Optometric Management Tip # 263   -   Wednesday, January 31, 2007
Private Practice of Optometry Has Bright Future

I want to share a very rewarding experience I had last weekend with the hope that it might make a difference to some optometrists who are contemplating their careers and reevaluating their modes of practice. I presented some lectures and participated in a two-day conference on practice development hosted by the Hayes Center for Practice Excellence at Southern College of Optometry in Memphis. The target audience consisted of optometrists who had been out of school from one to five years and who wanted to start up or buy into a practice.

The Hayes Center is a wonderful educational resource for our profession which was made possible by a very generous donation by Dr. Jerry Hayes and his wife Cris, along with subsequent matching funds by SCO.

Of course, career decisions are not limited to recent graduates. Many practitioners start out in one mode of practice right out of school, hold several different jobs over a period of years and then decide to seek practice ownership. And that’s fine. Experience is a great teacher.

The 35 young ODs who attended this conference were enthusiastic, intelligent and eager to own their own practices. Some had already opened a new practice and needed advice and some were currently employees who were planning to open cold very soon. Some were entering partnerships and some were buying a practice from a retiring doctor.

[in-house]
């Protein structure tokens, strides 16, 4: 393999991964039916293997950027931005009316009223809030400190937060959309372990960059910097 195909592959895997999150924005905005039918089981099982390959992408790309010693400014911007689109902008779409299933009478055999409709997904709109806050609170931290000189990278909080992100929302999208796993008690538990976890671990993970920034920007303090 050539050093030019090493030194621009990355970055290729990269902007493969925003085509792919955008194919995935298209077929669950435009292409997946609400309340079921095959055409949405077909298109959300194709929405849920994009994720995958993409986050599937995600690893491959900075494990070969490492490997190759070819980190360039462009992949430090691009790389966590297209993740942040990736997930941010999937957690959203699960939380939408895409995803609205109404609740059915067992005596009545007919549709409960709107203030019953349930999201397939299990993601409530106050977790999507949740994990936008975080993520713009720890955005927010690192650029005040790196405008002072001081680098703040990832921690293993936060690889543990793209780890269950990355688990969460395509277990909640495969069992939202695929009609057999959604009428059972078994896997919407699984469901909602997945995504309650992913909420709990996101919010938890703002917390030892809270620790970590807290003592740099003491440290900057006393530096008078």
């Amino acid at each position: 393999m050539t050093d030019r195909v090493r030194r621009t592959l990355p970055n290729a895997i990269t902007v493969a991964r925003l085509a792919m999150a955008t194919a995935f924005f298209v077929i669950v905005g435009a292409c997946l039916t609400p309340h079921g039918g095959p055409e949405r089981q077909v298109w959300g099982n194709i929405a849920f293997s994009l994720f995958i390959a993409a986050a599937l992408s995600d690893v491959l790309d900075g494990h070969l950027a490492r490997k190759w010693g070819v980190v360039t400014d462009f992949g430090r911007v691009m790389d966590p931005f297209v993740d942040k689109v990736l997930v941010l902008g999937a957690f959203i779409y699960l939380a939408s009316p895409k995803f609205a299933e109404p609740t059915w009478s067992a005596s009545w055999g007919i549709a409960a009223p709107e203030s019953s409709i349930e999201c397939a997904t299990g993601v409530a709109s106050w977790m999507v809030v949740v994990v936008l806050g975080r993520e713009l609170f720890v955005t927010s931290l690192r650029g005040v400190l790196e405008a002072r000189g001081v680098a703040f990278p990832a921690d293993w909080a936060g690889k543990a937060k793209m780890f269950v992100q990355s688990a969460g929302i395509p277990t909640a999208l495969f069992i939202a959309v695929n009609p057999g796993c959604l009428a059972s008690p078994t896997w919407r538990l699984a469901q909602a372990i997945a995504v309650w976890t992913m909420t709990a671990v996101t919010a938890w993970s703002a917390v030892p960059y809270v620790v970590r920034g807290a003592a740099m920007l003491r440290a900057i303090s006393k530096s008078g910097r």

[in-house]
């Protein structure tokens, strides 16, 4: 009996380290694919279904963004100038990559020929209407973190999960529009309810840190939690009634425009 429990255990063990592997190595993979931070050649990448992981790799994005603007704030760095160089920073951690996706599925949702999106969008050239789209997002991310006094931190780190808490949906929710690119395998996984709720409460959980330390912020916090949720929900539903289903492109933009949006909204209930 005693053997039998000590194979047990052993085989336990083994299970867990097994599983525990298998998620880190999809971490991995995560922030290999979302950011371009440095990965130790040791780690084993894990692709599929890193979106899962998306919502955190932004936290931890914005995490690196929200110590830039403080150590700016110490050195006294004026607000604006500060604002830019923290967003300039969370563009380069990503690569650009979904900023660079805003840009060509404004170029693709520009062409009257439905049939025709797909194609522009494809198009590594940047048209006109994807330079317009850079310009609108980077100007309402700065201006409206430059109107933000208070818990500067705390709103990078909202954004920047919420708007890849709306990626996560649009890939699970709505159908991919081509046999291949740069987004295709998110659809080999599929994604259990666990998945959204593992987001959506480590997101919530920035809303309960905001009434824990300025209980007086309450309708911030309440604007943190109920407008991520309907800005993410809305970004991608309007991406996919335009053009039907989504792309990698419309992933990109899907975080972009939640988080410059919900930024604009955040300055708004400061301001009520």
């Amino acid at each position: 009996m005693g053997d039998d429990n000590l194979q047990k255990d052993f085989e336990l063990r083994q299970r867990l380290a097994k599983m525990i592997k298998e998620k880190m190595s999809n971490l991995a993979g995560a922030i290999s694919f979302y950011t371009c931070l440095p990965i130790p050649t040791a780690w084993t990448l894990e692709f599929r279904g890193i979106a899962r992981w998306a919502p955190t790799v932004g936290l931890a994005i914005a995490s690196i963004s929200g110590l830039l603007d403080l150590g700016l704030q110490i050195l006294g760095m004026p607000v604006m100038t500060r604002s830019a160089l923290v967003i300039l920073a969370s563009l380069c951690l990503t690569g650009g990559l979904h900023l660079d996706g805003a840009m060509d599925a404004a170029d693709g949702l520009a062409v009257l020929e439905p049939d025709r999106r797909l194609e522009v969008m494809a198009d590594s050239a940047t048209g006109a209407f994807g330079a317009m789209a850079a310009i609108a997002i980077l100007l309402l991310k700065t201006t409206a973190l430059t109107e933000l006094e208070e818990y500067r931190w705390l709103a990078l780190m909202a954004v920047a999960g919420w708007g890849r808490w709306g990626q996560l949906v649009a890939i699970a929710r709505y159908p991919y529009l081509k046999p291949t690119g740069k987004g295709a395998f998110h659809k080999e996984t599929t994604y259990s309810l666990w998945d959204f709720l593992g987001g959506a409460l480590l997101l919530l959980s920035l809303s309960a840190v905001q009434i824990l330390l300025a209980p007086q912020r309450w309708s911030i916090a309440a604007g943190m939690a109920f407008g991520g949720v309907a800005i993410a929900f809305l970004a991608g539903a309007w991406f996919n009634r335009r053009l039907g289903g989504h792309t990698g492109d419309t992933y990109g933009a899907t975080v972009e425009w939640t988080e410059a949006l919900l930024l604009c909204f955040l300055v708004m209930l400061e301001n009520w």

Obstacles

Like most recent grads, these optometrists had sizeable student loan debts. $100,000 is now on the low side. Many had tried various associations and job offers only to have them not work out as planned. The group realized they knew a great deal about the clinical side of practice, but they were taking on a vast responsibility with the business side of practice that they were not so familiar with. That’s why they were attending the program. They all had decided they wanted to own their practices.

These doctors, about half male and half female including some married couples, were proving that the gloom and doom portrayal of the future of private practice was simply not true. They were proving that the prevailing sentiment that new grads can’t open cold is simply a big myth. They found that they could acquire equipment, find office space, stock an optical dispensary, hire a small staff of employees and start examining patients. They discovered that there was funding available and their debts were not so unmanageable after all. Sure, most had to maintain a second source of income if they opened cold, but their fledgling practices did not require them on a full time basis yet anyway. Sure, these docs have much to learn about practice management, but I could tell they found that aspect rewarding and exciting.

Practice ownership is a great choice

I have no doubt that these ODs were making the best choice for their futures. If personal income is a major goal, and it usually is for most careers, private practice is clearly the way to go. Consider the following:

Sounds like a nice life and an enriching career, doesn’t it?

Would you like to own your own practice?

How did these recent graduate ODs get so lucky as to own their practices? Luck had nothing to do with it. They just decided that is what they wanted and they went after it. They discovered no one was stopping them.



Best wishes for continued success,

Neil B. Gailmard, OD, MBA, FAAO
Chief Optometric Editor, Optometric Management